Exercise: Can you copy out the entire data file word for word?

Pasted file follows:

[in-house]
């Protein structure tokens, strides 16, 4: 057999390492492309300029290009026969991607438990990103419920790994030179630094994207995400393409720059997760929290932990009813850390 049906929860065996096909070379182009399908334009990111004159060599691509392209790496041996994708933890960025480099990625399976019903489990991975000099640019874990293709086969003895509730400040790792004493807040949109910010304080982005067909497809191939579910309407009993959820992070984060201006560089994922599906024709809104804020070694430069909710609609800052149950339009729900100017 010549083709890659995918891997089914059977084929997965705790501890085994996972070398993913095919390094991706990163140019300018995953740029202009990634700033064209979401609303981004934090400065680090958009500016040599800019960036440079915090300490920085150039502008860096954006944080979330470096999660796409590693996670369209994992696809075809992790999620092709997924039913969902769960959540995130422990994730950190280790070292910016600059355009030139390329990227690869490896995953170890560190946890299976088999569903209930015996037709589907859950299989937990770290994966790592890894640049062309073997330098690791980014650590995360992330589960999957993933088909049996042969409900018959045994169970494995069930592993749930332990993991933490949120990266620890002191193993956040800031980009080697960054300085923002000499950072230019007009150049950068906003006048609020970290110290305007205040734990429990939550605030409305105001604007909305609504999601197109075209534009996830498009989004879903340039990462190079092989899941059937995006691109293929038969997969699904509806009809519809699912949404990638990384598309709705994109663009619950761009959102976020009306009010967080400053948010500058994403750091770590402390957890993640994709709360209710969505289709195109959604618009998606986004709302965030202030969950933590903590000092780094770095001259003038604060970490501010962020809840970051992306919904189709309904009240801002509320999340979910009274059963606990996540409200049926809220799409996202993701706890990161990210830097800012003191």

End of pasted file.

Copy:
[in-house]
């Protein structure tokens, strides 16, 4: 057999390492492309300029290009026969991607438990990103419920790994030179630094994207995400393409720059997760929290932990009813850390 049906929860065996096909070379182009399908334009990111004159060599691509392209790496041996994708933890960025480099990625399976019903489990991975000099640019874990293709086969003895509730400040790792004493807040949109910010304080982005067909497809191939579910309407009993959820992070984060201006560089994922599906024709809104804020070694430069909710609609800052149950339009729900100017 010549083709890659995918891997089914059977084929997965705790501890085994996972070398993913095919390094991706990163140019300018995953740029202009990634700033064209979401609303981004934090400065680090958009500016040599800019960036440079915090300490920085150039502008860096954006944080979330470096999660796409590693996670369209994992696809075809992790999620092709997924039913969902769960959540995130422990994730950190280790070292910016600059355009030139390329990227690869490896995953170890560190946890299976088999569903209930015996037709589907859950299989937990770290994966790592890894640049062309073997330098690791980014650590995360992330589960999957993933088909049996042969409900018959045994169970494995069930592993749930332990993991933490949120990266620890002191193993956040800031980009080697960054300085923002000499950072230019007009150049950068906003006048609020970290110290305007205040734990429990939550605030409305105001604007909305609504999601197109075209534009996830498009989004879903340039990462190079092989899941059937995006691109293929038969997969699904509806009809519809699912949404990638990384598309709705994109663009619950761009959102976020009306009010967080400053948010500058994403750091770590402390957890993640994709709360209710969505289709195109959604618009998606986004709302965030202030969950933590903590000092780094770095001259003038604060970490501010962020809840970051992306919904189709309904009240801002509320999340979910009274059963606990996540409200049926809220799409996202993701706890990161990210830097800012003191």